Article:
Potentiation of tumor necrosis factor-alpha-induced cell death by rottlerin through a cytochrome-C-independent pathway

Alakananda Basu, Daniel E Johnson, Matthew D Woolard
Experimental Cell Research 2002 August 15, 278 (2): 209-14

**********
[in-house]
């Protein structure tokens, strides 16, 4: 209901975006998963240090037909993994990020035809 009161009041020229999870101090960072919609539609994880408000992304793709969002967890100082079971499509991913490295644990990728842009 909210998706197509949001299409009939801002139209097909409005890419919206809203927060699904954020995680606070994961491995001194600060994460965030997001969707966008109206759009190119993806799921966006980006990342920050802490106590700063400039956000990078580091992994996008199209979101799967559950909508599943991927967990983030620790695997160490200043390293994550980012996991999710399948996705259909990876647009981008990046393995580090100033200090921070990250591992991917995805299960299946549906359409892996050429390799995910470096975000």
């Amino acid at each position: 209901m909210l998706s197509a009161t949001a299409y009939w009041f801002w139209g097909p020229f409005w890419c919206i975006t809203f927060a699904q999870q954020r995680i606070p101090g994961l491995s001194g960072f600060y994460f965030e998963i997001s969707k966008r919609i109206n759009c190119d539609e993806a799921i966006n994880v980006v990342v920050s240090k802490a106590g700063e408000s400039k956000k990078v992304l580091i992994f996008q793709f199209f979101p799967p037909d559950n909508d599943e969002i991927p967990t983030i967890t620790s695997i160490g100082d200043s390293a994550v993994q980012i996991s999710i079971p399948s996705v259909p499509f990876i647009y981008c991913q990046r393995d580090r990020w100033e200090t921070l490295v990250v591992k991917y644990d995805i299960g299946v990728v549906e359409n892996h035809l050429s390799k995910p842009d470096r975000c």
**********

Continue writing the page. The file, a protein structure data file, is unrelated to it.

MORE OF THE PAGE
The protein kinase C (PKC) signal transduction pathway negatively regulates receptor-initiated cell death. In HeLa cells, tumor necrosis factor-alpha (TNF)-mediated cell death involved mitochondria and was blocked by the overexpression of Bcl-2. The PKC-specific inhibitor bisindolylmaleimide and the PKCdelta inhibitor rottlerin enhanced TNF-induced cell death. We have investigated if potentiation of TNF-induced cell death by rottlerin involved amplification of the mitochondrial pathway. TNF induced cleavage of the proapoptotic protein Bid and release of mitochondrial cytochrome c. Rottlerin enhanced activation of caspase-8 and cleavage of Bid. It also enhanced activation of caspase-9 but it did not increase cytochrome c in the cytosol. It, however, increased release of mitochondrial apoptosis-inducing factor (AIF) to the cytosol. Overexpression of Bcl-2 prevented release of both cytochrome c and AIF to the cytosol. Prolonged exposure (> or =6 h) of HeLa cells to rottlerin and TNF decreased the level of cytochrome c but not of AIF in the cytosol. These results suggest that rottlerin activates a cytochrome-c-independent cell death pathway to potentiate cell death by TNF.

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